Sea level rise is now acknowledged as a real threat to our coastal towns and cities. In addition, global climate changes may lead to increasing frequency and severity of storms. As a result the value of the UK's assets at risk from flooding by the sea have significantly increased. The current UK coastal flood defences, which have typically been designed to withstand storm events with a return period of 50-100 years, may now be inadequate to protect the coastal areas under threat. To improve the design of future coastal defences requires a better understanding of the linkages between atmosphere, ocean and seabed; as well as improved quantification of the inherent uncertainties in the predictions. This joint research proposal between the Universities of Plymouth, Bristol and Liverpool, aims to develop a robust and integrated 'Cloud-to-Coast' modelling framework which will include the complex interactions between atmosphere, ocean and coastal flood and erosion, so that the flood risk in the coastal areas from the extreme events, such as severe storms, can be accurately predicted and assessed. The project will use various existing proven computer programmes together with necessary further developments to provide information on meteorological conditions under severe storms, the associated surge and wave conditions, as well as detailed transformation of wind and waves from the offshore to areas close to shoreline in order to predict coastal flood and erosion due to wave overtopping and scour. The main work of the project includes: 1) integration of the large-scale high-resolution weather models for predicting the atmospheric pressure and wind field, the regional and local scale process models for wave transformation from offshore to nearshore, and the local coastal models for predicting wave overtopping and scour near the coastal defence structures; 2) validation of the integrated modelling system with extensive field datasets; and 3) application of the modelling system to investigate uncertainties by creating ensembles of possible future storm events. The major output of the project will be a well-developed and validated modelling system which can be used as a useful tool for coastal engineers and coastal zone managers to assess the possible flood risk in coastal areas.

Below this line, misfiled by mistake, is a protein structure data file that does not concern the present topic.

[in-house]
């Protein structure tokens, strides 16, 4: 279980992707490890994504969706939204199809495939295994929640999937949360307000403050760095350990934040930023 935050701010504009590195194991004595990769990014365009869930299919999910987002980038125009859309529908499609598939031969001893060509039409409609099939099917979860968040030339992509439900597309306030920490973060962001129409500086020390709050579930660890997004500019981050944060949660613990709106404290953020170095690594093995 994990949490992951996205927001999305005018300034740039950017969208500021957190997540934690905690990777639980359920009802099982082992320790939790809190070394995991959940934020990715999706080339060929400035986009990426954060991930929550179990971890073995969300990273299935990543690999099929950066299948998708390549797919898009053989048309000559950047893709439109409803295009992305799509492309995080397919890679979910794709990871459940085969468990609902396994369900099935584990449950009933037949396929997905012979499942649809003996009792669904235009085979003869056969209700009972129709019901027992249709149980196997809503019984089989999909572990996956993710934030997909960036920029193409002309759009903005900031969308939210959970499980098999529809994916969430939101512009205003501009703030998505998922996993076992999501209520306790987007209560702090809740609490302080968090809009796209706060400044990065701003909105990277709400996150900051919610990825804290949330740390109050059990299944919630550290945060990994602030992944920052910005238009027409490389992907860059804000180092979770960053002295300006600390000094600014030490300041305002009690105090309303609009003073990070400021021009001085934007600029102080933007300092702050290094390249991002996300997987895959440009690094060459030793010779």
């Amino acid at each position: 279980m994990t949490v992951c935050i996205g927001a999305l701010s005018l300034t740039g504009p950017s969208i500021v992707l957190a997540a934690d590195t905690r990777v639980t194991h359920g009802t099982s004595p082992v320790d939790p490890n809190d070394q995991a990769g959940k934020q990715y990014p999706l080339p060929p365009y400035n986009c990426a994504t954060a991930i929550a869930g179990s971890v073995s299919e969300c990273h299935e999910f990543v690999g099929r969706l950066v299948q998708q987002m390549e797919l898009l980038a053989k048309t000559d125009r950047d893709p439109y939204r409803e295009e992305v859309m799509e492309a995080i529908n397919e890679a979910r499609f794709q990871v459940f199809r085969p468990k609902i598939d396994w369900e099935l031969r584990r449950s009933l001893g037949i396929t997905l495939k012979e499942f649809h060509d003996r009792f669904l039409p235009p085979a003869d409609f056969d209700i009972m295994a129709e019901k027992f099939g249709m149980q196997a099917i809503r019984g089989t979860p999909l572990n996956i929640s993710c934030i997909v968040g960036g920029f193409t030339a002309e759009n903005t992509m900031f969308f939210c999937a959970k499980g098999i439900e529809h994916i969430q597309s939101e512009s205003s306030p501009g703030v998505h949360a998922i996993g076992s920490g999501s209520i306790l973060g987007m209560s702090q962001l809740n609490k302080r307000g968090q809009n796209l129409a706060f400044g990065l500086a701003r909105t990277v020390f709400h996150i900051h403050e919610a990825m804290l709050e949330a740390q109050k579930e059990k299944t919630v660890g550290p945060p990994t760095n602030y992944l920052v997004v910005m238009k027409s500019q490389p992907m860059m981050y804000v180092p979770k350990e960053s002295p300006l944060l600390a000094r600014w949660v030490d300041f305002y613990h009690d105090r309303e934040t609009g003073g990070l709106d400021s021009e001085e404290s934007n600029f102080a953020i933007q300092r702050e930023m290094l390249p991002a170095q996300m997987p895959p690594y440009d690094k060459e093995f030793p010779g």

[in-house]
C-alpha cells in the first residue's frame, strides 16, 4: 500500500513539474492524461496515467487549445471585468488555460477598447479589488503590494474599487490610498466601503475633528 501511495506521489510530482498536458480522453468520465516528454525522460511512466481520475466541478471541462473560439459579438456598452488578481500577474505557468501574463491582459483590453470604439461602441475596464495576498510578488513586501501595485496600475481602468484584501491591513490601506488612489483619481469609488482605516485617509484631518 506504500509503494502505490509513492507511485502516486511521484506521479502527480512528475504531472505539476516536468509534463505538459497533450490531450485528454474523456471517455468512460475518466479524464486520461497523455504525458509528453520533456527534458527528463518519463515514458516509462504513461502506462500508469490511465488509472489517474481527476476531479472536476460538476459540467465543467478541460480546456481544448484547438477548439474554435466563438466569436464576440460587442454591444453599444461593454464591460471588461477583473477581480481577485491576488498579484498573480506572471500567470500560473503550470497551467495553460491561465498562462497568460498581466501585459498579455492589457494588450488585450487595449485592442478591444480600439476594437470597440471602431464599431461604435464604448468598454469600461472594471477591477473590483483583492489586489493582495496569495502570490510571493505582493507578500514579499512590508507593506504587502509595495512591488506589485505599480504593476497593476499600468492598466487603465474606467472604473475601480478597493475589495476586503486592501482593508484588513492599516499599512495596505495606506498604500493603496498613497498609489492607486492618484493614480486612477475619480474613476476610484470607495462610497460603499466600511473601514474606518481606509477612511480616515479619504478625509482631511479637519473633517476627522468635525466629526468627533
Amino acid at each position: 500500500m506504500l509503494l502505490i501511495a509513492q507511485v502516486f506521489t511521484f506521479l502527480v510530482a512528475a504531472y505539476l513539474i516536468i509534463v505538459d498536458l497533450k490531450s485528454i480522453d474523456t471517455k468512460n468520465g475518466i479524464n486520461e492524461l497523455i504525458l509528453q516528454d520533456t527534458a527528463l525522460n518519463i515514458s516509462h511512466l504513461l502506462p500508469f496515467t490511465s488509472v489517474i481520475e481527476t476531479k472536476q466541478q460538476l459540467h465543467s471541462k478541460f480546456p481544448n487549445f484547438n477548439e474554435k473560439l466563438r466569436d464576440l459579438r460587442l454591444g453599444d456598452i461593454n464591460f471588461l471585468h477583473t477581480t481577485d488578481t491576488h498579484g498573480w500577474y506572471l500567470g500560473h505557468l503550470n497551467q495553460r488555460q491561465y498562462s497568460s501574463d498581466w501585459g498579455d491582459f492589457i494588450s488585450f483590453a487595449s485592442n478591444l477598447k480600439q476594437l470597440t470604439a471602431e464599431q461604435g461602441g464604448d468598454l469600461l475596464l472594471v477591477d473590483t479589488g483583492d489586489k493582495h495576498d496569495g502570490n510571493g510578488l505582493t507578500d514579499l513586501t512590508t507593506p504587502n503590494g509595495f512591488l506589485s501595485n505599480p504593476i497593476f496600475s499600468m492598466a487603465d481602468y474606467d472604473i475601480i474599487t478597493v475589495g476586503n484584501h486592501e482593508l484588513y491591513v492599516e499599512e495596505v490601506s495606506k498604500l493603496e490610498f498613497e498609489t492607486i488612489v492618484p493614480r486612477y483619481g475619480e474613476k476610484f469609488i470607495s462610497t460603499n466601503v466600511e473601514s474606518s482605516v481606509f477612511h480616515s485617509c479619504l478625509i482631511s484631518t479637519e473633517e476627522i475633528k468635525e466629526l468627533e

The problem of hydraulic resistance in wall-bounded flows remains among the hottest research topics in theoretical and applied fluid mechanics in spite of also being one of the most long-standing hydraulic problems. Researchers continue exploring a wide variety of empirical and conceptual approaches to resolve this problem, particularly focusing on the parameterisation of the bed friction that controls water levels, flood inundation extent, flow rates, depths, and water velocities. The approach currently used for quantifying bed friction is mostly empirical and thus should be considered the weakest component of otherwise quite sophisticated design and modelling methodologies. Despite world-wide efforts to advance capabilities for prediction and control of water levels in free surface flows, especially during flood events, hydraulic engineers still use empirical or semi-empirical relationships for 'roughness' or 'friction' factors. These resistance coefficients subsume the combined effects of complex hydrodynamic processes in simple forms making them convenient for practical applications. There is a general agreement that these resistance coefficients depend on parameters of the flow, bed material, bed and channel forms, and in-stream and bank vegetation. Although the quantitative form of this dependence has been targeted by several generations of hydraulicians, available relationships linking the resistance coefficients to flow and roughness parameters are still largely empirical rather than theoretically justified. As a result, the level of uncertainties of hydraulic models of overland flows, canals, waterways, rivers, and estuaries remains high, often exceeding 20-40%. The central goal of the project is therefore to develop advanced predictive capabilities for quantification of hydraulic resistance in rough-bed open-channel flows and propose a methodology for incorporation of the theoretical and physical insights from this study into applied hydraulic models that are most relevant to the end-users. To achieve this goal, the project team will build a rigorous theoretical framework to explicitly reveal contributions to the total bed friction from viscous, turbulent, and form-induced stresses, secondary currents, non-uniformity, and unsteadiness, and link these contributions to the physics of the flow. This theoretical analysis will underpin sophisticated laboratory experiments in Aberdeen and Large Eddy Simulation numerical studies in Cardiff to clarify the nature of bed friction in open-channel flows, refine the definitions of the roughness regimes, and identify and quantify the contributions to the overall friction from the dominant friction-generated mechanisms. The combination of the theoretical analysis with laboratory and numerical studies will lead to the generalised relationships for the friction coefficients suitable for applied hydraulic models. The examples of benefits that the proposed research will bring include significantly reduced uncertainties in predictions of water levels and flood inundation extent; better urban planning and new design philosophies based on friction control/reduction aptitudes that this research intends to develop (e.g., 'friction-reduced' urban planning as part of 'green cities' concept and more efficient drainage systems); and improved stream restoration design and implementation, among many others. The theoretical and methodological developments of the project will be also applicable, in addition to water engineering, to other areas such as aerospace and mechanical engineering, where drag control studies are particularly important and continue to grow. The interdisciplinary fields of overland flow and soil erosion, biomimetics, and ecosystems (both terrestrial and aquatic), represent other examples where the outcomes of this project can be directly employed.